Figure 8 illustrates the time-varying prestress loss of beams PC1 and PC4, monitored using EM sensors, where the development of prestress loss with time is similar in pattern to concrete creep and shrinkage. The long-term loss developed rapidly in the early monitoring period, and the growth rate of time-varying loss becomes gradually gentle after about 250 days. Due to the higher initial tension of the tendon in PC4, the long-term loss at 1/3 section of PC4 is 62.9 MPa after one year of monitoring, which is about 1.42 times of that of PC1. In addition, the monitored long-term loss exhibits some fluctuations during the whole monitoring period, which is due to the variation of environmental factors such as humidity.

4. Probabilistic Analysis of Long-Term Prestress Loss of Bonded Tendons

4.1. Probabilistic Model of Long-Term Prestress Loss. Based on the method of age-adjusted effective modulus [17], the random prediction model for long-term prestress loss which takes into account nonprestressed steels and interaction among concrete creep, shrinkage, and steel relaxation is expressed in Equation (4), of which the detailed derivation can also be found in [16]:

[[sigma].sub.p](t) = [A.sub.p][[sigma].sub.c,p]([tau])[phi](t, [tau]) + [B.sub.p][E.sub.p][[epsilon].sub.sh] + [C.sub.p][[bar.[sigma]].sub.pr](t)/[D.sub.p], (4)

where n = [[sigma].sub.c,s]([tau])/[[sigma].sub.c,p]([tau]), [alpha] = [E.sub.sp]/[E.sub.c]([tau]), [E.sub.sp] = ([E.sub.s] + [E.sub.p])/2, [phi](t, [tau]) = [[psi].sub.1][[phi].sub.0][[beta].sub.c](t, [tau]), and [[epsilon].sub.sh] = [[psi].sub.2][[epsilon].sub.sh0][[beta].sub.s](t, [tau]); [[sigma].sub.c,p]([tau]) and [[sigma].sub.c,s]([tau]) represent the instantaneous elastic stresses of concrete at the centroids of PT tendons and nonprestressed steels at first loading time, respectively; [E.sub.s], [E.sub.p], and [E.sub.c]([tau]) are the elastic moduli of nonprestressed steels, PT tendons, and concrete, respectively; [phi](t, [tau]) and [[epsilon].sub.sh] are the creep coefficient and shrinkage strain and aging coefficient at time t, respectively.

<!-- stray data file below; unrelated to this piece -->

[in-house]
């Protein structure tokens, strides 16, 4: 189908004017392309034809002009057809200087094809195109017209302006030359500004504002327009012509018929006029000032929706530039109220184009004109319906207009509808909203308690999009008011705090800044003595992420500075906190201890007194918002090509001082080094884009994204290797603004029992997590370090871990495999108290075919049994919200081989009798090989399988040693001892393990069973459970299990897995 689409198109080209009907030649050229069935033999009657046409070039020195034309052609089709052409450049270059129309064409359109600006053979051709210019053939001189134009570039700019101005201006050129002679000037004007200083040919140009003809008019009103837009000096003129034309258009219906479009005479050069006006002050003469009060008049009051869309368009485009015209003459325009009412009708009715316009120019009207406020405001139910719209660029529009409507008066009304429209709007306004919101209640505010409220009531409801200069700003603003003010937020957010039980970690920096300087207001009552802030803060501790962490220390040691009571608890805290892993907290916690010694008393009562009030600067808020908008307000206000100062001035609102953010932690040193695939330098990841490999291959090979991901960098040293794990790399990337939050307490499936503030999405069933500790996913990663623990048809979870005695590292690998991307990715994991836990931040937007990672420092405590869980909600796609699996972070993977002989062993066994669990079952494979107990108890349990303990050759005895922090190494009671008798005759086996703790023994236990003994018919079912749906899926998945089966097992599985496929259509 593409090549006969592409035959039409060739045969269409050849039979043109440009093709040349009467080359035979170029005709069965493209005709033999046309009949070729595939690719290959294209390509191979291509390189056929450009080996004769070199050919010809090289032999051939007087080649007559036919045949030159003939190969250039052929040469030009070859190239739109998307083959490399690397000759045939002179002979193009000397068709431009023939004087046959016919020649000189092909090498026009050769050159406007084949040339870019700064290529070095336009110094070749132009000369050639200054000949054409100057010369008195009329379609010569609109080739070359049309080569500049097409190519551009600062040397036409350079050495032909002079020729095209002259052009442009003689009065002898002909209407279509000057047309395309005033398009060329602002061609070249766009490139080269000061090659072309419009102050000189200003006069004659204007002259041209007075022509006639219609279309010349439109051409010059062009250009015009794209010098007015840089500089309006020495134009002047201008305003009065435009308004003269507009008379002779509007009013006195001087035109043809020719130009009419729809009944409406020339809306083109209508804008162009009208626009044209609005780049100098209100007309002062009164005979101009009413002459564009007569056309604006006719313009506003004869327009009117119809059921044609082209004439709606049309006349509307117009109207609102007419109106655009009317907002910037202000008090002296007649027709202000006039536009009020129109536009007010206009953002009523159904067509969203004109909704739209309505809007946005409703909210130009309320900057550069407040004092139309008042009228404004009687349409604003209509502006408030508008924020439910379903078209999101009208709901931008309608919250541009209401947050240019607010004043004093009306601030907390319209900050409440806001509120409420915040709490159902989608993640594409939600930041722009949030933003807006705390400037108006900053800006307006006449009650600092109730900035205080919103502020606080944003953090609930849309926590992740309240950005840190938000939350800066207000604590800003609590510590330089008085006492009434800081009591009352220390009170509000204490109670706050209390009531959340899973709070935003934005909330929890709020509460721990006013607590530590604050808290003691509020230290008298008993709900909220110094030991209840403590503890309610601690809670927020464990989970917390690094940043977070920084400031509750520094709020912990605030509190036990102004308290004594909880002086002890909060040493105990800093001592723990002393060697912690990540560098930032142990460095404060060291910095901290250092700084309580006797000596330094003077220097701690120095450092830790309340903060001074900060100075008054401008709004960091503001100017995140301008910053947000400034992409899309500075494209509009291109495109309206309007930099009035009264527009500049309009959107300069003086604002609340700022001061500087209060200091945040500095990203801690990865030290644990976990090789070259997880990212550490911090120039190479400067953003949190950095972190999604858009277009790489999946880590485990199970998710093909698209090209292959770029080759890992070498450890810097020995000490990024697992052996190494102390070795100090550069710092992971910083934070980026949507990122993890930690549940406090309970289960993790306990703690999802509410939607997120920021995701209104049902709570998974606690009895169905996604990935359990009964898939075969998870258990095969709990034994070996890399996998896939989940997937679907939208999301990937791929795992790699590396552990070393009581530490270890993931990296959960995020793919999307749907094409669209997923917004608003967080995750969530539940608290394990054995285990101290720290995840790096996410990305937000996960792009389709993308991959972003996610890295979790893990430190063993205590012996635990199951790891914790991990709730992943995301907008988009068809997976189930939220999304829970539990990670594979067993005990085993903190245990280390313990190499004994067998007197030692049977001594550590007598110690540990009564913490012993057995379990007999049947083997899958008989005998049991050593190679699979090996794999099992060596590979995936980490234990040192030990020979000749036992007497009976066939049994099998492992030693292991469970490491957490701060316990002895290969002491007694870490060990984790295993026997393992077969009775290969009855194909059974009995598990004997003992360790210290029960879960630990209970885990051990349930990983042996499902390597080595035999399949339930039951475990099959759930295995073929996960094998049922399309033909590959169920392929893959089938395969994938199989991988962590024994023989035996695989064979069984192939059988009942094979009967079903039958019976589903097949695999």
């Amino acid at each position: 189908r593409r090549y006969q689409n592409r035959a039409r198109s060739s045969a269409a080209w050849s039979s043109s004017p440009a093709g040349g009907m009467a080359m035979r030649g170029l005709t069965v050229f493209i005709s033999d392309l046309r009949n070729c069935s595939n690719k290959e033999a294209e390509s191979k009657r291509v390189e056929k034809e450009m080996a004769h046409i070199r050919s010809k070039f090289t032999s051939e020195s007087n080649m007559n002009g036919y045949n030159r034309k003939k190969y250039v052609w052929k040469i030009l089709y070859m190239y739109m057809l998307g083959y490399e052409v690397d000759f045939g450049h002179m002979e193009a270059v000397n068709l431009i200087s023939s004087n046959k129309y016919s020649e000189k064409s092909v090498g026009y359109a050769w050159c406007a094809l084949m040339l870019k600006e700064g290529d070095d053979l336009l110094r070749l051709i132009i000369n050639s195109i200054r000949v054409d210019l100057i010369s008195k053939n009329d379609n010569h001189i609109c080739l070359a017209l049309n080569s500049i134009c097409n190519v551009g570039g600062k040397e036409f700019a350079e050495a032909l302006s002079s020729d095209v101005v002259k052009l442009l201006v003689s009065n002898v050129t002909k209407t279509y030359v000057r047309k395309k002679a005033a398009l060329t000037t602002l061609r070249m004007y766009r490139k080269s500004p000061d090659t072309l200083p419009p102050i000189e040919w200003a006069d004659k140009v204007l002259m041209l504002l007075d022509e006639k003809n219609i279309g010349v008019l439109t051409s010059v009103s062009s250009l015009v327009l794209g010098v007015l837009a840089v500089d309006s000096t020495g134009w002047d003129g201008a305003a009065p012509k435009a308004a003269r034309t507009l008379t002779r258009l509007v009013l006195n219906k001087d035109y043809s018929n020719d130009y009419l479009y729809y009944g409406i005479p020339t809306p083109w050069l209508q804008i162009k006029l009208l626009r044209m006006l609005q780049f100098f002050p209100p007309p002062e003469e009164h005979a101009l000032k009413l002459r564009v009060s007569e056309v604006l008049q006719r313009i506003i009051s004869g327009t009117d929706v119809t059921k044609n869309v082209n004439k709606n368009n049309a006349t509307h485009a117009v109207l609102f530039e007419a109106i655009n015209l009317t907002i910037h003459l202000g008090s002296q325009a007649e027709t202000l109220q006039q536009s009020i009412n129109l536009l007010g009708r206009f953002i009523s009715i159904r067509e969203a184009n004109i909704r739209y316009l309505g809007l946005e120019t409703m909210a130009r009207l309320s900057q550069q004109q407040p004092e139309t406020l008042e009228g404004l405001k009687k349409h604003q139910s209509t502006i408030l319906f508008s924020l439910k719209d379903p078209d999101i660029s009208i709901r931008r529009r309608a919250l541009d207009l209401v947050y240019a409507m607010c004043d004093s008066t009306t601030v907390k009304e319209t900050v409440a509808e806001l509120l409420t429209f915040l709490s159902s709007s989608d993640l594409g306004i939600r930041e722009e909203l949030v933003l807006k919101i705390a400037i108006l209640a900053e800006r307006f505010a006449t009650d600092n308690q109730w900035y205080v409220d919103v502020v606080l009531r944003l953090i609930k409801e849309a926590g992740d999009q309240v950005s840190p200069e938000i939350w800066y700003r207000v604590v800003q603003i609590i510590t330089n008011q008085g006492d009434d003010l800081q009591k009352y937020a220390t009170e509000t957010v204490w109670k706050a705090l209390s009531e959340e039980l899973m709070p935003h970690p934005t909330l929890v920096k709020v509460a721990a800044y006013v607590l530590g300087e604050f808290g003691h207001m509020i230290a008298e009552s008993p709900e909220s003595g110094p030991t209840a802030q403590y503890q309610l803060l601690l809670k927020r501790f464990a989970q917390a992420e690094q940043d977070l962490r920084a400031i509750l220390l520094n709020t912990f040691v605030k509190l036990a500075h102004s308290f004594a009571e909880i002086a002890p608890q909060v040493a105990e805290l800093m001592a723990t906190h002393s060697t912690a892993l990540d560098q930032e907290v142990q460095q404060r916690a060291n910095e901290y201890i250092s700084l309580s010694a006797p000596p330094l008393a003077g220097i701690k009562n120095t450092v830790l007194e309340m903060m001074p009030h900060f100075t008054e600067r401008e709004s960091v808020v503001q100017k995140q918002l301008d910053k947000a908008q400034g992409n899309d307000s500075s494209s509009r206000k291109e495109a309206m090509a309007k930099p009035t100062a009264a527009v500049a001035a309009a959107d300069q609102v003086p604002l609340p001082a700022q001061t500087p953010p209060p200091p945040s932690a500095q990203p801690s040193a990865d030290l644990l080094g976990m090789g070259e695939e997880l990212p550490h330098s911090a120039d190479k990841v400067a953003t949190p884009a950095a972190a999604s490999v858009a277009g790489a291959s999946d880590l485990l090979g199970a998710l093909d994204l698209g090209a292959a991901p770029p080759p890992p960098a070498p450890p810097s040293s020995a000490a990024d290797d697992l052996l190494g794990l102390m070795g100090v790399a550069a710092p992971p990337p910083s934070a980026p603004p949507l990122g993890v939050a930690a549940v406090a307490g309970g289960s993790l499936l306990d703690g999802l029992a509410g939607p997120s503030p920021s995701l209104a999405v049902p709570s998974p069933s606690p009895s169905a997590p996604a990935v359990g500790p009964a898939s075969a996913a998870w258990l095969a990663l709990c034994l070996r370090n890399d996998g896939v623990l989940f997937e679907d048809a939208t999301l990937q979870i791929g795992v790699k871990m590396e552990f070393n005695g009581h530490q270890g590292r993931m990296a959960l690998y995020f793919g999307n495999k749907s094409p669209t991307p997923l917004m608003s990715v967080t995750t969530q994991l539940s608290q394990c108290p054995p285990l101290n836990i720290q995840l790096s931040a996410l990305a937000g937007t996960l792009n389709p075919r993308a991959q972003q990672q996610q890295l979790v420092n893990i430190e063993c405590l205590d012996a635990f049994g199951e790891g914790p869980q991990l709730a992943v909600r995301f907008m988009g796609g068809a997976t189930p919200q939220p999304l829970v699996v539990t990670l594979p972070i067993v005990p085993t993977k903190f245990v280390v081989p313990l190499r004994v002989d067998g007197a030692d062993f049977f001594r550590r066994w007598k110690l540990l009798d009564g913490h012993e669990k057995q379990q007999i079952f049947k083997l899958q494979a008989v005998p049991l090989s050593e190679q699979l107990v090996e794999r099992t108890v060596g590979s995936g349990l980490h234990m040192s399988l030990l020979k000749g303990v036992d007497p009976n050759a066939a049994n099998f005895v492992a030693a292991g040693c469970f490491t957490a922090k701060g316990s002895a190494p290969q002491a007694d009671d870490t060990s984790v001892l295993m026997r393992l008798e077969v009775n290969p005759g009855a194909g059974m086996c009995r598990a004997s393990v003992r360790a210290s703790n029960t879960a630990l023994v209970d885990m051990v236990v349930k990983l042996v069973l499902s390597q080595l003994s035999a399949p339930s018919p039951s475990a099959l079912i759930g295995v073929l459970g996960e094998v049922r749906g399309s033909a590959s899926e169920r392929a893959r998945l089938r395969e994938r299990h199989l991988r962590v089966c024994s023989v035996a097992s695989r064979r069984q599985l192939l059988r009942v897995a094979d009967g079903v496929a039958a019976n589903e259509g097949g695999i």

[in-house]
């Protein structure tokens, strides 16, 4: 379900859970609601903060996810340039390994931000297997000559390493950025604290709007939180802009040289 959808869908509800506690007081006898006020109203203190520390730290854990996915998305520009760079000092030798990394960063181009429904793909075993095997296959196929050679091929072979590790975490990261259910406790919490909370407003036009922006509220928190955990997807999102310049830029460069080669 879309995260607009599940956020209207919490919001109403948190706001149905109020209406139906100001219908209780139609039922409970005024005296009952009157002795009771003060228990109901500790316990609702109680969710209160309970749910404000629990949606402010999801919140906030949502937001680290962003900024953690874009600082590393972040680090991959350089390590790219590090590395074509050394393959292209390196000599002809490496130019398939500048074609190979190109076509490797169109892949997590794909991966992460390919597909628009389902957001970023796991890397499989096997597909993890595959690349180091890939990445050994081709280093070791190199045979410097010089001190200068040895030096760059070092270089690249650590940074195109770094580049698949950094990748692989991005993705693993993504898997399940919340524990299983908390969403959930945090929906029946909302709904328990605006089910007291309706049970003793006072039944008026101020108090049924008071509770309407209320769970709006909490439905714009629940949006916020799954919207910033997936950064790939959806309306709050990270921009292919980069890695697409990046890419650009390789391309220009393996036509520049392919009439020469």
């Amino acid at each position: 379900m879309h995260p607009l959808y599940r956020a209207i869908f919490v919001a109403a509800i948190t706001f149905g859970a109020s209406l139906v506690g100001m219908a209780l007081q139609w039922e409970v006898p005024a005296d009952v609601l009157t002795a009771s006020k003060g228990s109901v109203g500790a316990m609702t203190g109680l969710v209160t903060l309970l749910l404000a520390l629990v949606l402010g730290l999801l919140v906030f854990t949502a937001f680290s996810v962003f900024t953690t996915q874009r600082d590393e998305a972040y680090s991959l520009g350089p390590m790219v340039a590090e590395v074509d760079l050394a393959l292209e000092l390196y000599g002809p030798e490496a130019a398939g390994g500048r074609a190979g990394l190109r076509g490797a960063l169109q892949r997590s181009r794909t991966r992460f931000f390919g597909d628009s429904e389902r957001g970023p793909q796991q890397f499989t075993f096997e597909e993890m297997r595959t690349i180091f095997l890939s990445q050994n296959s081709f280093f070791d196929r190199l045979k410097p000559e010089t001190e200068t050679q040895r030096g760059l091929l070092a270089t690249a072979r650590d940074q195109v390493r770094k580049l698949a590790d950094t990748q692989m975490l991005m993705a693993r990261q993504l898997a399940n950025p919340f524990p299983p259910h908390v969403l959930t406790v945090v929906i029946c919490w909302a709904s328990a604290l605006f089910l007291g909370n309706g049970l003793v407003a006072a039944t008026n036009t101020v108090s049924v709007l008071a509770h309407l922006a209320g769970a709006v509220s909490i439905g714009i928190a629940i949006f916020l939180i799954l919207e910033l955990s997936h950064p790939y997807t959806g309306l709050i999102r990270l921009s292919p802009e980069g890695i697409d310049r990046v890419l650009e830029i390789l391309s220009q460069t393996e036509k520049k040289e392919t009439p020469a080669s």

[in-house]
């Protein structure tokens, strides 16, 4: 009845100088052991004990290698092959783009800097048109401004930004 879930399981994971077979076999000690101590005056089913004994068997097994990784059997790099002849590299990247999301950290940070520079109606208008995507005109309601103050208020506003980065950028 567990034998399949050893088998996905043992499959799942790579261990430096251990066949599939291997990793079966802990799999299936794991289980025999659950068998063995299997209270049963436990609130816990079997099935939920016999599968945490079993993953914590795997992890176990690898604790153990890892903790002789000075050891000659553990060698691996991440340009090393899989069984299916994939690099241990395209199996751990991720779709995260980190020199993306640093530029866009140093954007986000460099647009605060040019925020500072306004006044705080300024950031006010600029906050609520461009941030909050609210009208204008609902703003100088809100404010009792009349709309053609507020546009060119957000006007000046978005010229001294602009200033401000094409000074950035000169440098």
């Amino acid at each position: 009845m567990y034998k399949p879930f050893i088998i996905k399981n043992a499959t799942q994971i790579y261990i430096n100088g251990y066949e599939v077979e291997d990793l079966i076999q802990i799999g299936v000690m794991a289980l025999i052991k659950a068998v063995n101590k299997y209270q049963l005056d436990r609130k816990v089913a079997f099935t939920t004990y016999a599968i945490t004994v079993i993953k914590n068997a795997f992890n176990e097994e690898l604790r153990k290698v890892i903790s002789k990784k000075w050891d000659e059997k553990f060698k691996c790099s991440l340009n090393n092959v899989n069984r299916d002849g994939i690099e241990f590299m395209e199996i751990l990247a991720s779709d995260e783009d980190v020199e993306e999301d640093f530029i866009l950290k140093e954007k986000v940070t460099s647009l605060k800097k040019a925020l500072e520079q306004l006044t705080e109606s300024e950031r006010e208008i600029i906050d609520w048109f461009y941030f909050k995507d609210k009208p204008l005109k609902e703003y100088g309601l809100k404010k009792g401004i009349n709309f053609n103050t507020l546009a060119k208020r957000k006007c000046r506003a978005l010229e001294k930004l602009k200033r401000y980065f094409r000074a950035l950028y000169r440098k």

In order to consider the uncertainties in creep model and shrinkage model, two coefficients, [[psi].sub.1] and [[psi].sub.2], are adapted in this study. For the CEB-FIP90 model, the statistical characteristic values of [[psi].sub.1] and [[psi].sub.2] can be taken as E([[psi].sub.1]) = 1, V([[psi].sub.1]) = 0.339 and E([[psi].sub.2]) = 1, V([[psi].sub.2]) = 0.451 [18], respectively; [[phi].sub.0] is the nominal creep coefficient; [[beta].sub.c](t, [tau]) is the coefficient to describe the development of creep with time; [[epsilon].sub.sh0] is the nominal shrinkage strain; [[beta].sub.s](t, [tau]) is the coefficient to describe the development of shrinkage with time; [[bar.[sigma]].sub.pr](t) is the reduced relaxation loss and equals to [[lambda].sub.r][[sigma].sub.pr](t); [[lambda].sub.r] denotes the reduction factor, and a value of 0.75 [19] is adopted in this study, and the calculation method of intrinsic relaxation, [[sigma].sub.pr] (t) by Youakim et al. [20], is adopted in this paper.